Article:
The highest stage of acute ROP was significantly associated with subsequent visual outcome. Any visual abnormality was seen in 60% children in both ROP− and NA groups, 62% of those with stage 1 ROP, but 90% with stage 2 and 100% of those with stage 3 or 4. The visual acuity for individual eyes related to the highest stage of acute ROP is shown in Table 3.
In this prospective population based study of VLBW infants we have detected a high incidence of ophthalmic abnormalities at 7–8 years of age; nearly two thirds of the cohort having some abnormality and one in five children having spectacles prescribed. The presence of acute ROP of any stage in the neonatal period was associated with a near doubling of poor distance and near visual acuity, photoscreen myopia, and strabismus compared with rates observed in infants with no acute ROP. Rates of significant hypermetropia, astigmatism, and poor stereopsis were no different between the groups.
We chose to visit children in their homes in order to achieve the highest possible follow up. We also used non-medically qualified home visitors who were skilled in using the WISC-R. Although these visitors were trained in the techniques of visual assessment, this meant that fundal examination was not carried out and hence we were unable to distinguish between cicatricial and regressed ROP. Additionally, photorefraction was used which should detect all refractive errors of more than 2.00 D but may miss some more minor degrees of refractive error. If anything this will mean we may have underestimated the rate of visual abnormalities, although we are unlikely to have failed to detect significant functional problems.
The present study also did not include a contemporary control group of infants born at term because to do so would have greatly increased the cost and presented numerous logistical problems. Comprehensive information on vision and eye problems at age 7 in New Zealand children is available from a study of 988 Dunedin children born in 1972/73, which cohort included no VLBW children.16 In this group any visual abnormality occurred in 9.4%. Distance visual acuity of less than 6/12 occurred in the better eye in 2.2% and worse eye in 5.5% of children. Near visual acuity worse than N5 occurred in the better eye in 1.0% and worse eye in 4.4%. Strabismus occurred in 3.9% and 3.6% of children had had spectacles prescribed. There is nothing to suggest any change in the overall incidence of childhood visual disorders in New Zealand in recent years. Comparing our data with these Dunedin data it is clear that VLBW, even in the absence of ROP, does greatly increase the risk of visual disorders by 7 years, and for important outcomes by two to three times.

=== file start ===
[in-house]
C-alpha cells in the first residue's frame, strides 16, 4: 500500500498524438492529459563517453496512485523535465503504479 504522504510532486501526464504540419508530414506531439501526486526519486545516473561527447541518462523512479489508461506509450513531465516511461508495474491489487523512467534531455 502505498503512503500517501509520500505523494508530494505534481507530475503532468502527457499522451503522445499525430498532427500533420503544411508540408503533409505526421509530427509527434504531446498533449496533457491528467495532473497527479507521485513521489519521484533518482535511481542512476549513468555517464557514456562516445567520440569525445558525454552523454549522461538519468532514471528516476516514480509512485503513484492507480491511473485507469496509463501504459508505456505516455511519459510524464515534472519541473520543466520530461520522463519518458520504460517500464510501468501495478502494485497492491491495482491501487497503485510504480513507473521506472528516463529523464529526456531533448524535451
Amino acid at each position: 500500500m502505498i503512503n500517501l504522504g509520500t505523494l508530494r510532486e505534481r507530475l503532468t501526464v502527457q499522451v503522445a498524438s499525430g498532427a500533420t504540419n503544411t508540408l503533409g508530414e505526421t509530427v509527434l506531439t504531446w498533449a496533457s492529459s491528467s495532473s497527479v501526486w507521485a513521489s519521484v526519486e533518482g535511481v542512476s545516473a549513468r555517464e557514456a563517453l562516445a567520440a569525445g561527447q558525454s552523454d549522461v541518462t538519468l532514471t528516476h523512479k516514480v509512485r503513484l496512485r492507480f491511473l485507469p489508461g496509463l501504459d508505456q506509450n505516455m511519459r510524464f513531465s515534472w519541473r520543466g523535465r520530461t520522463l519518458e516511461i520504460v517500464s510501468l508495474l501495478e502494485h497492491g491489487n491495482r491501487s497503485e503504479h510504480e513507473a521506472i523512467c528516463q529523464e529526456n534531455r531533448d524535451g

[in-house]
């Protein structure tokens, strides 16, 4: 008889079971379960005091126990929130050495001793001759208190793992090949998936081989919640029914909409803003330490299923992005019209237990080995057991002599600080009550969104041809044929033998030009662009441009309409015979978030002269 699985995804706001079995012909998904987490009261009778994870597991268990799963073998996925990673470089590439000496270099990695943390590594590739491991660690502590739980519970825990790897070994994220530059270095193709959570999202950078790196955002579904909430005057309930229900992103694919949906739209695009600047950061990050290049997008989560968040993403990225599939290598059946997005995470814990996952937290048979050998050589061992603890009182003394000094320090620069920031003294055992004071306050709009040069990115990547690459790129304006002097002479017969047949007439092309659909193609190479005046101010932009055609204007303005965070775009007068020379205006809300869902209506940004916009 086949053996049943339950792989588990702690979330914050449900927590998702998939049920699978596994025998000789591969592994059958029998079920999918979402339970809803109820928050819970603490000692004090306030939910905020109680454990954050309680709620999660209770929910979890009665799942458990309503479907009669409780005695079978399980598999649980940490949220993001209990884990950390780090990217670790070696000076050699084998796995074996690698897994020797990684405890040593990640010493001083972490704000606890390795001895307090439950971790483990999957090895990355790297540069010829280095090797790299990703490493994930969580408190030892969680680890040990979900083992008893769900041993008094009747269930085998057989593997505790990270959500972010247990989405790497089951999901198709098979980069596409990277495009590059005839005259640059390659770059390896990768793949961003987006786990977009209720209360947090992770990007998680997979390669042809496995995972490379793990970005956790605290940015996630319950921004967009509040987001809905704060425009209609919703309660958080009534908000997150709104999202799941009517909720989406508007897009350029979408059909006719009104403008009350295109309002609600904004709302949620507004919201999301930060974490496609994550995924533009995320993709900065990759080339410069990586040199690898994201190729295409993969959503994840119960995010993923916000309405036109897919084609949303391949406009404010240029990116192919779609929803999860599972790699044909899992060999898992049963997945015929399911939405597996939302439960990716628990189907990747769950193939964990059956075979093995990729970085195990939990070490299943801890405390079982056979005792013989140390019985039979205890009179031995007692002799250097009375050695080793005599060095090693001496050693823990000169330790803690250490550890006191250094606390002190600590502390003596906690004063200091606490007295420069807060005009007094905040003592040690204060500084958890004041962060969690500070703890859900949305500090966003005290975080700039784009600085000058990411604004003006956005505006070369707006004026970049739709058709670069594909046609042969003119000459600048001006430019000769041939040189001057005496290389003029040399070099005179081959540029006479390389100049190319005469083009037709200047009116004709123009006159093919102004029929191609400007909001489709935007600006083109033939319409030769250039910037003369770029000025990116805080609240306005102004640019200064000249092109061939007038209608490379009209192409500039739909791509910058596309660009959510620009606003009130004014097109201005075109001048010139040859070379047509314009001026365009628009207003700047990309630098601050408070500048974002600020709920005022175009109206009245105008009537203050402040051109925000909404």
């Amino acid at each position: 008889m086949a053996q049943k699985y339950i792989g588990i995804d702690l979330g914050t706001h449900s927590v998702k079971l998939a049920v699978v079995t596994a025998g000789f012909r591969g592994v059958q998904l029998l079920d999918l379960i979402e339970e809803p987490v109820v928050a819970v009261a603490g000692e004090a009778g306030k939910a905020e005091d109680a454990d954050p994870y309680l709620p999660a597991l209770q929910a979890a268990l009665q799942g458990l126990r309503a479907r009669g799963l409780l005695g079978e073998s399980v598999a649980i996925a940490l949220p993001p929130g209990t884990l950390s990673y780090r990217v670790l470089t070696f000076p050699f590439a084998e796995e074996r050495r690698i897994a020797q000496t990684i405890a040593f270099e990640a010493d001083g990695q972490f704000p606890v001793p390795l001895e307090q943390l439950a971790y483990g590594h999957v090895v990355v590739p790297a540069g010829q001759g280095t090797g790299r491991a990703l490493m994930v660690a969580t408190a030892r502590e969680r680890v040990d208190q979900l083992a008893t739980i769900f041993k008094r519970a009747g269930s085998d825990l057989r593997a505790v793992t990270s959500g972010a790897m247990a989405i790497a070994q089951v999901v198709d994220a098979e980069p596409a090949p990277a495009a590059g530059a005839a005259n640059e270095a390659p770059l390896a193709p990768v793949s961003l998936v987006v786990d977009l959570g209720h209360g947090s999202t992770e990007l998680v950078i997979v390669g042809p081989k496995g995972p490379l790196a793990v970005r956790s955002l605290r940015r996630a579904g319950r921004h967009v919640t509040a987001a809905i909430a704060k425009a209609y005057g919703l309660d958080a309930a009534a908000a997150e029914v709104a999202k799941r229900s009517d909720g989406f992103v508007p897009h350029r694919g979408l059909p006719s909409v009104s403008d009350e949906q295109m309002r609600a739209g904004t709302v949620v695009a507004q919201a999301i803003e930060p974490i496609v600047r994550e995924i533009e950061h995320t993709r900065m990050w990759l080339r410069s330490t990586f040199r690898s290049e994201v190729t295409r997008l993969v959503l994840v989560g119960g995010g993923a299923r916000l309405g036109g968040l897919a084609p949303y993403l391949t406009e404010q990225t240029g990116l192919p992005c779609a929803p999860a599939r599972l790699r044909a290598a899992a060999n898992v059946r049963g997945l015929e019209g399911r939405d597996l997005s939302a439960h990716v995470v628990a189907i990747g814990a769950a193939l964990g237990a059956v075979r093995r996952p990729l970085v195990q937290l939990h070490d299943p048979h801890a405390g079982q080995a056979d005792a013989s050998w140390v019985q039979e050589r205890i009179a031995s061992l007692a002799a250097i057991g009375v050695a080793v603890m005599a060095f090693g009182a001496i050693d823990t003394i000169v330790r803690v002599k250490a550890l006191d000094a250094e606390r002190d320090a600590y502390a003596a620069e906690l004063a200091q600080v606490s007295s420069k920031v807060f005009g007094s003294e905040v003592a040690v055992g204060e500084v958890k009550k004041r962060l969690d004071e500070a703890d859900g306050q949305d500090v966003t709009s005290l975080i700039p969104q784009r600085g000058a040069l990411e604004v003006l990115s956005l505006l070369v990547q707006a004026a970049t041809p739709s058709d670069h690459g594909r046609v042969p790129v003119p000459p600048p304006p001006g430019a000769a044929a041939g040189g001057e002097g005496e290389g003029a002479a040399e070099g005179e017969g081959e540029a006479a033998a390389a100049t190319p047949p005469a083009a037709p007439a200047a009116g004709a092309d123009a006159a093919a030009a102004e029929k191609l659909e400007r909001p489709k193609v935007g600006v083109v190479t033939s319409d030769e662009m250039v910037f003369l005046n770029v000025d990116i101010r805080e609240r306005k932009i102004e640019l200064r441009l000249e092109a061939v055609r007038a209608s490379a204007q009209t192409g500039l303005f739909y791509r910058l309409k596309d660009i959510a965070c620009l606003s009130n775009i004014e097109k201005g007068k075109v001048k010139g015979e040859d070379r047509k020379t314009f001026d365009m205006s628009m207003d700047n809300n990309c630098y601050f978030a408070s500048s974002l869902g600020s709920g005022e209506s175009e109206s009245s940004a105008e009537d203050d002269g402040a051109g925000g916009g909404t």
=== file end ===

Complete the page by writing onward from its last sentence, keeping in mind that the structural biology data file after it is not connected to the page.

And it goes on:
There have been few population based studies which have comprehensively assessed visual outcome in VLBW infants related to the presence or absence of acute ROP,17-20 and the differing study design and method of reporting makes comparison with this study difficult. The study from the East Midland Region of the UK is perhaps closest to ours in design21 but has not reported on visual outcomes beyond the first year of life.19 The important population based cohorts from Canada22 and Australia23included only infants with birth weight less than 1000 g and focused primarily on overall neurodevelopmental status. Much information is becoming available from the natural history arm of the large multicentre CRYOROP study72425 but this study only included infants with birth weight less than 1251 g and needs to be interpreted alongside population based data.
Although our rate of visual abnormalities is high, other studies have also found high rates of visual problems in ex-very premature children. A report from the Oxford Region found 59% of surviving infants with birth weight less than 1000 g had ocular abnormalities at 3–5 years of age.18 A study from Sweden reported 25% of children born < 33 weeks’ gestation or with birth weight <1501 g in Stockholm County had been referred for ophthalmic care aged 5–10 years, compared with 11.5% of term children.2627 A number of unit based studies report similar data. Dowdeswell and others found some ocular pathology at age 5–7½ years in 45% of surviving infants with gestation less than 32 weeks, compared with 13% term controls from the south west of England.28 Two studies from the Netherlands have reported visual impairments in 54% of VLBW infants at 1 year of age and 45% of premature infants at 6–10 years of age.329 With the exception of the study by Cats and Tan,3 appropriate screening for acute ROP was not carried out in these studies, hence no inferences can be made about the contribution of ROP to visual outcome.
It is well recognised that refractive errors, amblyopia, and astigmatism are common in premature and very low birthweight infants whether or not they have suffered acute ROP.5630Approximately 90% of cases of acute ROP will spontaneously regress31 but it has been unclear whether completely resolved ROP is associated with any visual sequelae, or alternatively whether visual problems in premature infants may be the result of unrecognised ROP.